The rise of PewDiePie, YouTube influencers, and the effect on gaming journalism

Gaming Culture Screenshot - pewdiepie fist bump

The success of PewDiePie has become so mainstream that my Mom asked me the other day if I've heard of him. Almost 28 million people subscribe to his channel, Mom. So yea, Mom, I've heard of him. 

Love him or hate him, Felix Kjellberg aka PewDiePie isn't going anywhere, nor should he. He's figured out the system and is making it work. While it's hard for gamers to get a Let's Play channel started nowadays, PewDiePie has perfected the endless loop of video to views to YouTube featuring to more views... and then to more featuring. I don't particularly care for his content, but you don't get to 27.8 million subscribers and earnings of $4 million a year without people liking your videos. I get the appeal to other people -- it just doesn't appeal to me. 

PewDiePie is what people in sales and marketing refer to as an influencer -- a person with a lot of clout that can influence potential buyers in a certain market. In this case, the market is games. Sales teams will put together proposals for ad units, videos, etc. and often attach an influencer to it to reach as many people as possible. This is what YouTube celebrities like PewDiePie are -- not journalists -- and let's not get that confused. There are true video game journalists on YouTube, as the industry has to adapt to more video output than written editorials. Good video game criticism, good voice, and good journalism can be found on YouTube, but it's not the norm.

YouTube is there for entertainment. PewDiePie is for entertainment. And again, that's fine. There's a need for entertainment, gamers just want to have fun, and PewDiePie provides that. 

There is a place for real gaming journalism, but it's a shrinking space. Gaming journalism/blog/coverage/enthusiast sites rely on page views, ads, unique visitors, bounce rate and time on page. A good piece of journalism isn't pumped out in an hour or two. It takes time, and time isn't a luxury anymore. That's why most video game website, ours included, do more video game coverage than journalism. You do "news" -- which is information from press releases, leaks, quotes from interviews, sales numbers... stuff like that. You do opinion pieces, funny articles, Top 10 lists, reviews -- all to get clicks. That's what matter. Page views and clicks. Game sites need to rely more on massive output of information and entertainment, and it's hard to compete for entertainment time with a YouTube video.

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Gaming coverage has changed with streaming services like Twitch, and video services like YouTube. The industry has changed. Gaming media and journalism needs to change with it. There's still a place for long-form written features/editorials; Polygon has some of the best that you can find (a personal favorite of mine being "How gaming in wartime connected soldiers, a father and a son"). But the demand for that is withering.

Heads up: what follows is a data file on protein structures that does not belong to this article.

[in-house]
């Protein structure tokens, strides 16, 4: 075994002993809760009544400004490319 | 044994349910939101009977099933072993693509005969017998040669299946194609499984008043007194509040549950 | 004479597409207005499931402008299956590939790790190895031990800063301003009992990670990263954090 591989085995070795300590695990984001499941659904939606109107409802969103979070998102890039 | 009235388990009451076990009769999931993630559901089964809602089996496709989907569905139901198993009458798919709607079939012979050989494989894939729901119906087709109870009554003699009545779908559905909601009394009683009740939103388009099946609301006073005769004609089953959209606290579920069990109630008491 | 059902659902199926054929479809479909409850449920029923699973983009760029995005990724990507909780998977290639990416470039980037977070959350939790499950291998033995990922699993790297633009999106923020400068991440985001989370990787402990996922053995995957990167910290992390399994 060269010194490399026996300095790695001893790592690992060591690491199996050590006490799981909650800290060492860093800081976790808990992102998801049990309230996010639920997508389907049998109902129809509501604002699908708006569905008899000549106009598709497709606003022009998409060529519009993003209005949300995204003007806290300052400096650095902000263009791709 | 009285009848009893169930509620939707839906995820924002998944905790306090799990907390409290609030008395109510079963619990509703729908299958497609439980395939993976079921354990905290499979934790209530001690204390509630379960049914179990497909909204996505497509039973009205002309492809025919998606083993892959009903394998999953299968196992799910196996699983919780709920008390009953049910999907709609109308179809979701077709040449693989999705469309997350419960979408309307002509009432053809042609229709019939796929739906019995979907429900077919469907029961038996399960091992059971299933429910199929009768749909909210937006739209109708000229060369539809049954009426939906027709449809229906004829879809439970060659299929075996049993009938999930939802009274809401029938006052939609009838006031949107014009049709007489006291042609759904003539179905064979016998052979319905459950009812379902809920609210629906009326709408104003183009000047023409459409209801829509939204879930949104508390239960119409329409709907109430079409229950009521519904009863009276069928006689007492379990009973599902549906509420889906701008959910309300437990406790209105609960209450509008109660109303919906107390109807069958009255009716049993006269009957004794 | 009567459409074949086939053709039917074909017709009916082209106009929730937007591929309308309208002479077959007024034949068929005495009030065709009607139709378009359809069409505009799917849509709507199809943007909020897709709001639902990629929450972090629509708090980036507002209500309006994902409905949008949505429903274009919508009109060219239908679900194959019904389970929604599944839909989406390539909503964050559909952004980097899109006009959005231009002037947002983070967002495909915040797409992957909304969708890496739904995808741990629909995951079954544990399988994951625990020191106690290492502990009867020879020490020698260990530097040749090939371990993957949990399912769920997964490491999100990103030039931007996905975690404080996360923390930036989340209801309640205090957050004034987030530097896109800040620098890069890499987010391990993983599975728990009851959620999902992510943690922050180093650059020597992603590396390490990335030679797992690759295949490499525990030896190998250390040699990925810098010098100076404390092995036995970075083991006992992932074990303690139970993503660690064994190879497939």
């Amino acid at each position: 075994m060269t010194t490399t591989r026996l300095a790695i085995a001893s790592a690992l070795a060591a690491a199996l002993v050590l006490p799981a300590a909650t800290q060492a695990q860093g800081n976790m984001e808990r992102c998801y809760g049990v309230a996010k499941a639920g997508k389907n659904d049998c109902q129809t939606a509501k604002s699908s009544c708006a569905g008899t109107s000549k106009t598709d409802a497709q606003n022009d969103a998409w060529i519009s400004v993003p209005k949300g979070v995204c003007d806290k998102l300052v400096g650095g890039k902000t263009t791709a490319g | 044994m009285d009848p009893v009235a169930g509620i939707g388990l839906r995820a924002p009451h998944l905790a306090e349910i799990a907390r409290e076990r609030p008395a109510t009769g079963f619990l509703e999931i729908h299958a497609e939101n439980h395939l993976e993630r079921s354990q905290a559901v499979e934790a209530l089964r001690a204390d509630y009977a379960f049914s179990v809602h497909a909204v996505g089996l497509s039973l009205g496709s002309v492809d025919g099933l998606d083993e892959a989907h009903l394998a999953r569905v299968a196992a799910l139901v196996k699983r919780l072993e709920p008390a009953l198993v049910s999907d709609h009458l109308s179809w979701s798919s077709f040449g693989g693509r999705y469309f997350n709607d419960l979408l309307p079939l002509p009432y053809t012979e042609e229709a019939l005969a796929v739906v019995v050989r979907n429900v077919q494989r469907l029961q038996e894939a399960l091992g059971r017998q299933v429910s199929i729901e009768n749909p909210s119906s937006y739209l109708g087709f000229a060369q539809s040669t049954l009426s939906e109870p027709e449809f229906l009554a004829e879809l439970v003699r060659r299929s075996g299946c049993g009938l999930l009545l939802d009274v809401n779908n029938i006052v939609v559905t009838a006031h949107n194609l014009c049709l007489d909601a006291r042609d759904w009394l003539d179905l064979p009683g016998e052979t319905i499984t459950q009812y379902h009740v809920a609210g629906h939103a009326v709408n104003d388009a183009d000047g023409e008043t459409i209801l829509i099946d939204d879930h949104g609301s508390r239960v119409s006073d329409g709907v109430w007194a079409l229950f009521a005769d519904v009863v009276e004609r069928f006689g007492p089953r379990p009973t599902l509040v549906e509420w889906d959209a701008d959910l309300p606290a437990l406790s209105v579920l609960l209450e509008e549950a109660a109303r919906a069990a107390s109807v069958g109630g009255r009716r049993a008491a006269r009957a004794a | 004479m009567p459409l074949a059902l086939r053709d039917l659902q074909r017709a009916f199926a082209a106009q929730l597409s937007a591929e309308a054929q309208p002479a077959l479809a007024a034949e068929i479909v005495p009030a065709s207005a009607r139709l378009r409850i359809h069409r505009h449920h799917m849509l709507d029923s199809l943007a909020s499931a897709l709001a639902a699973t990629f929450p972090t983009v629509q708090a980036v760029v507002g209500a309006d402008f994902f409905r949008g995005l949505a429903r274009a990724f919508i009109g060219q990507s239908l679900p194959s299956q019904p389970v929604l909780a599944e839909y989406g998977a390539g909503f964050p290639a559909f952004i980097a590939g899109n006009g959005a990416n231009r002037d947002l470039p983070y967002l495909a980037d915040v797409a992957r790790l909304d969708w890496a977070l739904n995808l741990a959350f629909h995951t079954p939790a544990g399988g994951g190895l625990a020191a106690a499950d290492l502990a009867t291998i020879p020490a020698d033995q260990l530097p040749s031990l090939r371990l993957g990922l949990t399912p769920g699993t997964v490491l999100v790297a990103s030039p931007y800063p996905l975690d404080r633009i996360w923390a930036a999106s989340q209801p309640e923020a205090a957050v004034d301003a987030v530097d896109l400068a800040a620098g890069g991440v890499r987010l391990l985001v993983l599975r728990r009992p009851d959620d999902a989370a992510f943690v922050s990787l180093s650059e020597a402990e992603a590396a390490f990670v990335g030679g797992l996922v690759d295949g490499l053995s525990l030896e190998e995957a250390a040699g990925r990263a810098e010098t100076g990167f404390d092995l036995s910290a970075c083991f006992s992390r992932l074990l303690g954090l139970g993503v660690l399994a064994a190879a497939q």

It's up to gaming media to reinvent themselves. It needs to be more than clickbait articles and Top 10 lists, but the balance between informative pieces and flashy entertainment weighs heavily on the side of entertainment. Gaming journalism needs to be more about sharing experiences, getting answers to questions that people have, and not letting others dictate the story. That said, we are still dealing with video games, so we should be embracing the fun experiences as well. 

I've written some shitty articles to get views that I'm not proud of, and I feel shitty while writing them. Now I share my experiences, talk about the games I love or that really impressed me, share opinions on topics that should be open to mature debate without someone insulting the other person, and if I genuinely disagree with something or hate something, then I say it. We still need to be entertaining and write things that people want to read about, but that can't be all we do.

Gaming media needs to stop being PewDiePie. If you want to be an influencer, go be an influencer, but you can't call yourself media when you're trying to model your content after this:


pewdiepie

Also, while I can give nothing but props to the hard work PewDiePie put in to get where he's at, his sole purpose is entertainment, and that makes a ton of money. Boogie2988 has thought-provoking critical analysis of the industry to go along with his Francis videos. PewDiePie has Butter Up My Pooper and BOOBSBOOBSBOOBSBOOBSBOOBSBOOBSBOOBSBOOBS... there's a difference.

I realize this article is rambling and doesn't have a solution on how to change gaming media and journalism with the changing times. I don't have the answer. It's just time to call attention to the fact that there's an identity crisis happening within media, and that's due to the rise of YouTube, Twitch, and trying to keep up with it. Media and journalists are being reactive instead of proactive. Let me know your thoughts on the subject... thanks for reading.

You can follow Senior Editor Lance Liebl on Twitter @Lance_GZ. Or you can email him at LLiebl@GameZone.com.

 
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Lance Liebl Gamer, Disney enthusiast, opinionated sports fan, movie buff, and a father of two. You can follow Lance on Twitter @Lance_GZ.
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